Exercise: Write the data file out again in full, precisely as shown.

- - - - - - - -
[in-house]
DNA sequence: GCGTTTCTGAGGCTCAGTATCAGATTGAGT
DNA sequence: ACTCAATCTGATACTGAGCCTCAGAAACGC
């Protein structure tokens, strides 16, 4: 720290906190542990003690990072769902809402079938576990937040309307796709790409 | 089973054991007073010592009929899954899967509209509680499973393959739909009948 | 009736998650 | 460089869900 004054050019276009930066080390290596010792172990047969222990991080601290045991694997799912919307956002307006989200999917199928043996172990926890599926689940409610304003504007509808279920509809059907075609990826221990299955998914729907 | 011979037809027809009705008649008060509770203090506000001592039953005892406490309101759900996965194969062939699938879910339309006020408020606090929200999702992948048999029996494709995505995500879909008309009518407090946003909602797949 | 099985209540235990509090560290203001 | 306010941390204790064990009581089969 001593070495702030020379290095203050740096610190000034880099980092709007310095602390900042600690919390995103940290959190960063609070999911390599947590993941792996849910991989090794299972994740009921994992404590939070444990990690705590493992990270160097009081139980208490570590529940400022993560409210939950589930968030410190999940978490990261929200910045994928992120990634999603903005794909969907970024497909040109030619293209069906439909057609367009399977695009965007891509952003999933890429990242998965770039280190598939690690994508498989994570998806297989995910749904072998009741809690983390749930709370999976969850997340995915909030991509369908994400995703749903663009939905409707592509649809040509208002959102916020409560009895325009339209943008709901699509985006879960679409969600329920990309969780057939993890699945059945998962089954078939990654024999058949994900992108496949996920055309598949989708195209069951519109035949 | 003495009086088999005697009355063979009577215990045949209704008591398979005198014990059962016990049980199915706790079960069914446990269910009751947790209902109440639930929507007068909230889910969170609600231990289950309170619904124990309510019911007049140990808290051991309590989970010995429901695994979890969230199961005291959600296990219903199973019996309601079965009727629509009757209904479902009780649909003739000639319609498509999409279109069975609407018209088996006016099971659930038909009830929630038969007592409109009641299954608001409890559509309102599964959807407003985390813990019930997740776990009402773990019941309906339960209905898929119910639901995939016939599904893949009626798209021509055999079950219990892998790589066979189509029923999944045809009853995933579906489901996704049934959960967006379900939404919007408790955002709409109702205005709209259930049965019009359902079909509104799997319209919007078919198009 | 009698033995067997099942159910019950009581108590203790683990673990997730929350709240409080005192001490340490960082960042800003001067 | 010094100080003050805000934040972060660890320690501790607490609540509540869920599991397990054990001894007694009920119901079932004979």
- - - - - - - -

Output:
[in-house]
DNA sequence: GCGTTTCTGAGGCTCAGTATCAGATTGAGT
DNA sequence: ACTCAATCTGATACTGAGCCTCAGAAACGC
């Protein structure tokens, strides 16, 4: 720290906190542990003690990072769902809402079938576990937040309307796709790409 | 089973054991007073010592009929899954899967509209509680499973393959739909009948 | 009736998650 | 460089869900 004054050019276009930066080390290596010792172990047969222990991080601290045991694997799912919307956002307006989200999917199928043996172990926890599926689940409610304003504007509808279920509809059907075609990826221990299955998914729907 | 011979037809027809009705008649008060509770203090506000001592039953005892406490309101759900996965194969062939699938879910339309006020408020606090929200999702992948048999029996494709995505995500879909008309009518407090946003909602797949 | 099985209540235990509090560290203001 | 306010941390204790064990009581089969 001593070495702030020379290095203050740096610190000034880099980092709007310095602390900042600690919390995103940290959190960063609070999911390599947590993941792996849910991989090794299972994740009921994992404590939070444990990690705590493992990270160097009081139980208490570590529940400022993560409210939950589930968030410190999940978490990261929200910045994928992120990634999603903005794909969907970024497909040109030619293209069906439909057609367009399977695009965007891509952003999933890429990242998965770039280190598939690690994508498989994570998806297989995910749904072998009741809690983390749930709370999976969850997340995915909030991509369908994400995703749903663009939905409707592509649809040509208002959102916020409560009895325009339209943008709901699509985006879960679409969600329920990309969780057939993890699945059945998962089954078939990654024999058949994900992108496949996920055309598949989708195209069951519109035949 | 003495009086088999005697009355063979009577215990045949209704008591398979005198014990059962016990049980199915706790079960069914446990269910009751947790209902109440639930929507007068909230889910969170609600231990289950309170619904124990309510019911007049140990808290051991309590989970010995429901695994979890969230199961005291959600296990219903199973019996309601079965009727629509009757209904479902009780649909003739000639319609498509999409279109069975609407018209088996006016099971659930038909009830929630038969007592409109009641299954608001409890559509309102599964959807407003985390813990019930997740776990009402773990019941309906339960209905898929119910639901995939016939599904893949009626798209021509055999079950219990892998790589066979189509029923999944045809009853995933579906489901996704049934959960967006379900939404919007408790955002709409109702205005709209259930049965019009359902079909509104799997319209919007078919198009 | 009698033995067997099942159910019950009581108590203790683990673990997730929350709240409080005192001490340490960082960042800003001067 | 010094100080003050805000934040972060660890320690501790607490609540509540869920599991397990054990001894007694009920119901079932004979």